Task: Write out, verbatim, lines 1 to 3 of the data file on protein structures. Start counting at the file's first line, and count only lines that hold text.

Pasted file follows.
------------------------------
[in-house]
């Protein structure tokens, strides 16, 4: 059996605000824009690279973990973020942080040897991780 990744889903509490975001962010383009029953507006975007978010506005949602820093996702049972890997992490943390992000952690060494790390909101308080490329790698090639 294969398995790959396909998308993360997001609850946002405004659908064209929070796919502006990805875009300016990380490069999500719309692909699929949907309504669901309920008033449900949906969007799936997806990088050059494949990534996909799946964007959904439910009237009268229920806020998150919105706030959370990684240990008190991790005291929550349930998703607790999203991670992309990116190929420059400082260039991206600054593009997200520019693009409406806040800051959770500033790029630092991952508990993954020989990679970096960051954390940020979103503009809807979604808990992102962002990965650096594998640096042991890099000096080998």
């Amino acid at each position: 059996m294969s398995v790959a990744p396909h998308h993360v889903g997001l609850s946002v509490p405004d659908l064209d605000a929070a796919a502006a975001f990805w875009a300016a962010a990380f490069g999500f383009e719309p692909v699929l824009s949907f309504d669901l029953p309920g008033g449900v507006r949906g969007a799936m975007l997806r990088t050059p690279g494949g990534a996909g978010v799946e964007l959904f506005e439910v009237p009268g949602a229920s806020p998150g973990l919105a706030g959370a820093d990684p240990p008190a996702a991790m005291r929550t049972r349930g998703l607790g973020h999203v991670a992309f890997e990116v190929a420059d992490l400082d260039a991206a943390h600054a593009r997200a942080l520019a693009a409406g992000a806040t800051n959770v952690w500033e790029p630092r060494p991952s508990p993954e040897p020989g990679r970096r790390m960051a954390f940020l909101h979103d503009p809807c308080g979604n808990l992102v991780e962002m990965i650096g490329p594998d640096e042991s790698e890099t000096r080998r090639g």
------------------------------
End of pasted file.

[in-house]
């Protein structure tokens, strides 16, 4: 059996605000824009690279973990973020942080040897991780 990744889903509490975001962010383009029953507006975007978010506005949602820093996702049972890997992490943390992000952690060494790390909101308080490329790698090639 294969398995790959396909998308993360997001609850946002405004659908064209929070796919502006990805875009300016990380490069999500719309692909699929949907309504669901309920008033449900949906969007799936997806990088050059494949990534996909799946964007959904439910009237009268229920806020998150919105706030959370990684240990008190991790005291929550349930998703607790999203991670992309990116190929420059400082260039991206600054593009997200520019693009409406806040800051959770500033790029630092991952508990993954020989990679970096960051954390940020979103503009809807979604808990992102962002990965650096594998640096042991890099000096080998």
């Amino acid at each position: 059996m294969s398995v790959a990744p396909h998308h993360v889903g997001l609850s946002v509490p405004d659908l064209d605000a929070a796919a502006a975001f990805w875009a300016a962010a990380f490069g999500f383009e719309p692909v699929l824009s949907f309504d669901l029953p309920g008033g449900v507006r949906g969007a799936m975007l997806r990088t050059p690279g494949g990534a996909g978010v799946e964007l959904f506005e439910v009237p009268g949602a229920s806020p998150g973990l919105a706030g959370a820093d990684p240990p008190a996702a991790m005291r929550t049972r349930g998703l607790g973020h999203v991670a992309f890997e990116v190929a420059d992490l400082d260039a991206a943390h600054a593009r997200a942080l520019a693009a409406g992000a806040t800051n959770v952690w500033e790029p630092r060494p991952s508990p993954e040897p020989g990679r970096r790390m960051a954390f940020l909101h979103d503009p809807c308080g979604n808990l992102v991780e962002m990965i650096g490329p594998d640096e042991s790698e890099t000096r080998r090639g």